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Primes in 4n+1/3

  1. Aug 19, 2005 #1
    I have heard a lot of talk about primes in the form of 4n+3 being infinite, but no one can seem to prove that 4n+1 is infinte. Why is this? Also, if someone disproved it, wouldn't that mean that all primes after a certain number had to be in the form of 4n+3
     
  2. jcsd
  3. Aug 19, 2005 #2
    Nice way to get the homework done!
    If its not, then too bad, it seemed like a good way to get the homework done :(

    Anyways, do you know Dirichlet Theorem? I guess you dont, check this out,
    http://mathworld.wolfram.com/DirichletsTheorem.html

    This certainly shows that there infinitely many primes of the form 4n+1. Now can you show that this is true with elementary number theory?

    -- AI
     
  4. Aug 19, 2005 #3

    matt grime

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    it is easy to prove without appeal to dirichelt's theorem that there are infinitely many primes of the form 4n+3, and the standard proof that there infinitely many primes may be used. the case of 4n+1 is harder but certainly can be proved (without appeal to dirichlet's theorem), it may help to consider the sums of squares and do some research on that.
     
  5. Aug 19, 2005 #4
    unfortunately for you, tenaliraman, it is not an easy way to get hw done since i haven't gone back to school yet, but thanks for the response
     
  6. Aug 21, 2005 #5
    I got into that sometime ago on PF on its own thead: Infinitively many primes of the form 3n+1. It can be shown by considering quadratic residues. the thread was started by bOmbOnika, january 25, 2005. Here is my reply:

    bOmbOnika: Assume there is a finitely # of primes of the form 3n+1
    let P = product of those primes.. which is also of the form 3A+1 for some A.
    Let N = (2p)^2 + 3.


    I have an idea that may work. I am going to use the form (2P)^2 +3, granting that the capital P in the second line above is the small p in the third.

    The form 3n+1 would represent the product of primes of the form 3k+1, and so we look at (6N+2)^2+3 = Q=36N^2+24N+7 ==7 Mod 12. (which is a reduction since we could have used 24, and in fact since the form is actually 6k+1 for the primes since 2 is the only even prime, we could do better.) But anyway, we use the form Q=12K+7, which is of the form 3X+1, so it can not be prime, or we have a contradiction.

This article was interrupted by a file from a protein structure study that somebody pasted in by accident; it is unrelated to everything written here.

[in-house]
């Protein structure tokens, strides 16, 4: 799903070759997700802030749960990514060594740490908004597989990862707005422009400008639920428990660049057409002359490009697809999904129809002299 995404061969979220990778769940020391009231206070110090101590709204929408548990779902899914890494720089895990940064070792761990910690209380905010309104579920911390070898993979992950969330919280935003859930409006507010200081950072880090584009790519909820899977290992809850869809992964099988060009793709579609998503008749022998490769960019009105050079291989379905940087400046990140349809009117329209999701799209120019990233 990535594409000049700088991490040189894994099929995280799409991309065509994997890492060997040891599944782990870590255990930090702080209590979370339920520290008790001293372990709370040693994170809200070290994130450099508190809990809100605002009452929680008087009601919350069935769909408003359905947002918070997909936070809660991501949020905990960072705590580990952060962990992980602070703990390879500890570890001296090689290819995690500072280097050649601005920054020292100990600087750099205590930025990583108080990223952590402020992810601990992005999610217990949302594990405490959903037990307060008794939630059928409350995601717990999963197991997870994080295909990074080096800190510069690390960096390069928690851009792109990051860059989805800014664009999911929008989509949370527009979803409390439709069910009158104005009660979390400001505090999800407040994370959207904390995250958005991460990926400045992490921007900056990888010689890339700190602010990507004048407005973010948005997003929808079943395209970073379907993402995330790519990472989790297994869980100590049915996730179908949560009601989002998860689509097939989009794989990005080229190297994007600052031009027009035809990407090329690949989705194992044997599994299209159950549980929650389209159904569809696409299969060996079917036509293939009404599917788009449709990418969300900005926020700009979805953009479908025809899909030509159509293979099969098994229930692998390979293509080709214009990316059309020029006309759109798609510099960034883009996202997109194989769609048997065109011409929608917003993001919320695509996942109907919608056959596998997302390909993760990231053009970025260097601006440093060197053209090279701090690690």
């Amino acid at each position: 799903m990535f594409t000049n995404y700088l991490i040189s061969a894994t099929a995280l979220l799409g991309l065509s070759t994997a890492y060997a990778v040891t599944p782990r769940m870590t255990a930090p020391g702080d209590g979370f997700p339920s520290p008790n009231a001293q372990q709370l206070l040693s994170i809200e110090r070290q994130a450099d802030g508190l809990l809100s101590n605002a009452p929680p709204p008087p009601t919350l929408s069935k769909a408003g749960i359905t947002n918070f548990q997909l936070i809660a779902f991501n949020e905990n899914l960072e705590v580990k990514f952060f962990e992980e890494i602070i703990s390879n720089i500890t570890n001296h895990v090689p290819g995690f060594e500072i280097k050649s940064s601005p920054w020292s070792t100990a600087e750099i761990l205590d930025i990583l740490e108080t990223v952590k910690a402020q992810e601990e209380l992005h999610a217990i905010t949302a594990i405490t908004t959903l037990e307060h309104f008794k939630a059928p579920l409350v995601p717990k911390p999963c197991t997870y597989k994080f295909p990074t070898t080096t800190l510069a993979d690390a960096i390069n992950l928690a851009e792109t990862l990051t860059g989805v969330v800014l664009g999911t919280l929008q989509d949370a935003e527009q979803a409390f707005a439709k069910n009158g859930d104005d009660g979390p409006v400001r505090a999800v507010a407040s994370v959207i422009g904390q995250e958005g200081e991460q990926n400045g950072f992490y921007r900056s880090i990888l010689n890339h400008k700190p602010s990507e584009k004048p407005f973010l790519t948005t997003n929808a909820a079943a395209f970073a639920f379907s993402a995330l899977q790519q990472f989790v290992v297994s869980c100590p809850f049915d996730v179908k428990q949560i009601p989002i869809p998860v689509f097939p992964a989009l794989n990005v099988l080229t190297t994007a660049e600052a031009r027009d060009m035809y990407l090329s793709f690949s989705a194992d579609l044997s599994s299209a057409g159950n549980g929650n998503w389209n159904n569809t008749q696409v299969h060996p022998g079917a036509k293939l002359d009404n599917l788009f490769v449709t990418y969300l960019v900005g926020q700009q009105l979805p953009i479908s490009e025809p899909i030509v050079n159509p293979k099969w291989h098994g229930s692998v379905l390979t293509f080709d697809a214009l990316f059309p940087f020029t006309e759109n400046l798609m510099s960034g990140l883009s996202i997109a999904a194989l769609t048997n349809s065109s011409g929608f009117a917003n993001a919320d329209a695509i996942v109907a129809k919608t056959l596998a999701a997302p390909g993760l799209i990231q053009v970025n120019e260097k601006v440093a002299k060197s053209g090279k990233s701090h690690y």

Now all primes but 2 are of the form 4k+1 or 4k+3. Suppose Q has a prime factor q of the form 4k+1. Then we have:

    (2P)^2 +3 == 0 Mod q. This gives (2P)^2 ==-3 Mod q, and since -1 is a quadratic reside of q, we have a U such that (U)^2==3 Mod q.

    Thus by the law of quadratic reciproicity, we have an X such that X^2 =q Mod 3. But 1 is the only quadratic residue Mod 3, so in this case we are through since we have q==1 Mod 3.

    Thus a prime factor q is of the form 4k+3 and of the form 3k+2. Modulo 12 the forms are 12k+1, 12k+5, 12k+7, 12k+11, since 2 or 3 could not divide Q.
    But the only form available of both the forms 4k+3 and 3k+2, is 12k+11.

    But the products and powers of primes involving -1 Mod 12, are only +-1Mod 12, so they can not equal Q==7 Mod 12.

    Well, if that works, it involves understanding that -1 is a quadratic residue for primes of the form 4k+1 and the Law of Quadratic Reciprocity. Thus, maybe, that is why the form (2P)^2+3 was involved.

    This was kind of clumsy and detailed, and Shmoe (then said,) Suppose you have a prime that divides N=(2P)^2+3, say p. You know that p is not 2 and that it's congruent to 2 mod 3. I assume you're familiar with quadratic reciprocity at this point. Use what you know about the legendre symbol to determine if -3 is a Quadratic Residue mod q.

    Next, use the special form of N and the fact that p divides it to come to a contradiction
     
    Last edited: Aug 21, 2005
  7. Aug 21, 2005 #6

    CTS

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    Take the primes of the form 4n+3 (n >= 1) and assume there are only finitely many. Put them in a list p1, p2, ..., pk. Consider N = 4*p1*p2*...*pk + 3. Clearly N must have a prime factor of the form 4n+3. But this prime was not in our original list; dividing N by any of the primes in our list leaves a remainder of 3. Thus our original assumption must have been incorrect and there are infinitely many primes of the form 4n+3.

    Take a positive integer N. Let M = (N!)^2 + 1. Consider the smallest prime factor of M, called P. Note P is greater than N. We have M = 0 (mod P), or (N!)^2 = -1 (mod P). Now we raise both sides to the (P-1)/2-th power: (N!)^(P-1) = (-1)^((P-1)/2) (mod P). But by Fermat's Little Theorem, (N!)^(P-1) = 1 (mod P). So (-1)^((P-1)/2) = 1 mod P. Thus (P-1)/2 is even, say (P-1)/2 = 2n. Then P = 4n +1. So given any integer N, we can find a prime P > N of the form 4n+1. There must be infinitely many primes of the form 4n+1.
     
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